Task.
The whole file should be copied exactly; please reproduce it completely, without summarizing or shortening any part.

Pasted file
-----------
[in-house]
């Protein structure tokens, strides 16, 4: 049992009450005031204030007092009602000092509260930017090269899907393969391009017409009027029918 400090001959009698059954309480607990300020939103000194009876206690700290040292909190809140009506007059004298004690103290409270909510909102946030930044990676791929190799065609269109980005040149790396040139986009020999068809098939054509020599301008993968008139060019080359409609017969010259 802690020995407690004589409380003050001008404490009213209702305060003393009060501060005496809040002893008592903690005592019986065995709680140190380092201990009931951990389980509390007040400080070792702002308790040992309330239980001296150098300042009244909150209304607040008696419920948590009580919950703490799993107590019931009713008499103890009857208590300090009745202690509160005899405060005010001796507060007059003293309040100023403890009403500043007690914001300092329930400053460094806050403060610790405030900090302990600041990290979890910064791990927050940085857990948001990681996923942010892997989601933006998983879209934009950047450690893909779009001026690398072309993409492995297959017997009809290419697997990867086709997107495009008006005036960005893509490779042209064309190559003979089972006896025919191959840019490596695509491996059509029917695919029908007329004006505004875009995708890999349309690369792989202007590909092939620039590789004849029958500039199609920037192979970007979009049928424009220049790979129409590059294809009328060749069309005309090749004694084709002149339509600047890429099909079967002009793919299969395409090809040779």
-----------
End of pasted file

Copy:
[in-house]
């Protein structure tokens, strides 16, 4: 049992009450005031204030007092009602000092509260930017090269899907393969391009017409009027029918 400090001959009698059954309480607990300020939103000194009876206690700290040292909190809140009506007059004298004690103290409270909510909102946030930044990676791929190799065609269109980005040149790396040139986009020999068809098939054509020599301008993968008139060019080359409609017969010259 802690020995407690004589409380003050001008404490009213209702305060003393009060501060005496809040002893008592903690005592019986065995709680140190380092201990009931951990389980509390007040400080070792702002308790040992309330239980001296150098300042009244909150209304607040008696419920948590009580919950703490799993107590019931009713008499103890009857208590300090009745202690509160005899405060005010001796507060007059003293309040100023403890009403500043007690914001300092329930400053460094806050403060610790405030900090302990600041990290979890910064791990927050940085857990948001990681996923942010892997989601933006998983879209934009950047450690893909779009001026690398072309993409492995297959017997009809290419697997990867086709997107495009008006005036960005893509490779042209064309190559003979089972006896025919191959840019490596695509491996059509029917695919029908007329004006505004875009995708890999349309690369792989202007590909092939620039590789004849029958500039199609920037192979970007979009049928424009220049790979129409590059294809009328060749069309005309090749004694084709002149339509600047890429099909079967002009793919299969395409090809040779």